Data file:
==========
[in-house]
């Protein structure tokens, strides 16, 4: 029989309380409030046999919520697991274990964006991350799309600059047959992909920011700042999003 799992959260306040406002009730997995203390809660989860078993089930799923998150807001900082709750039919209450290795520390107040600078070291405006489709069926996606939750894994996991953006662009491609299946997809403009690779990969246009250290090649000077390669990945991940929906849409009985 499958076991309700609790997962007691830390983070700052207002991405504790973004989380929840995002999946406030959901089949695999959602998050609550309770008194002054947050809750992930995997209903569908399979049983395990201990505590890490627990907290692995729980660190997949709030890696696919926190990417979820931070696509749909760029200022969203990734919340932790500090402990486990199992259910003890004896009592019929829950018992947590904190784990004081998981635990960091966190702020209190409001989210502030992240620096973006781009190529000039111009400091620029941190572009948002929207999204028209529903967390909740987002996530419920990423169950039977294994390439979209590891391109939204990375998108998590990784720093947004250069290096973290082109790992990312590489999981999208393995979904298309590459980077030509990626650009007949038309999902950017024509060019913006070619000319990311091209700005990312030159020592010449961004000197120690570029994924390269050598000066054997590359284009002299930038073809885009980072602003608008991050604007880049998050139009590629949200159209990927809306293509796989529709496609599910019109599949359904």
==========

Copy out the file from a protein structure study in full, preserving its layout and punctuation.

[in-house]
């Protein structure tokens, strides 16, 4: 029989309380409030046999919520697991274990964006991350799309600059047959992909920011700042999003 799992959260306040406002009730997995203390809660989860078993089930799923998150807001900082709750039919209450290795520390107040600078070291405006489709069926996606939750894994996991953006662009491609299946997809403009690779990969246009250290090649000077390669990945991940929906849409009985 499958076991309700609790997962007691830390983070700052207002991405504790973004989380929840995002999946406030959901089949695999959602998050609550309770008194002054947050809750992930995997209903569908399979049983395990201990505590890490627990907290692995729980660190997949709030890696696919926190990417979820931070696509749909760029200022969203990734919340932790500090402990486990199992259910003890004896009592019929829950018992947590904190784990004081998981635990960091966190702020209190409001989210502030992240620096973006781009190529000039111009400091620029941190572009948002929207999204028209529903967390909740987002996530419920990423169950039977294994390439979209590891391109939204990375998108998590990784720093947004250069290096973290082109790992990312590489999981999208393995979904298309590459980077030509990626650009007949038309999902950017024509060019913006070619000319990311091209700005990312030159020592010449961004000197120690570029994924390269050598000066054997590359284009002299930038073809885009980072602003608008991050604007880049998050139009590629949200159209990927809306293509796989529709496609599910019109599949359904």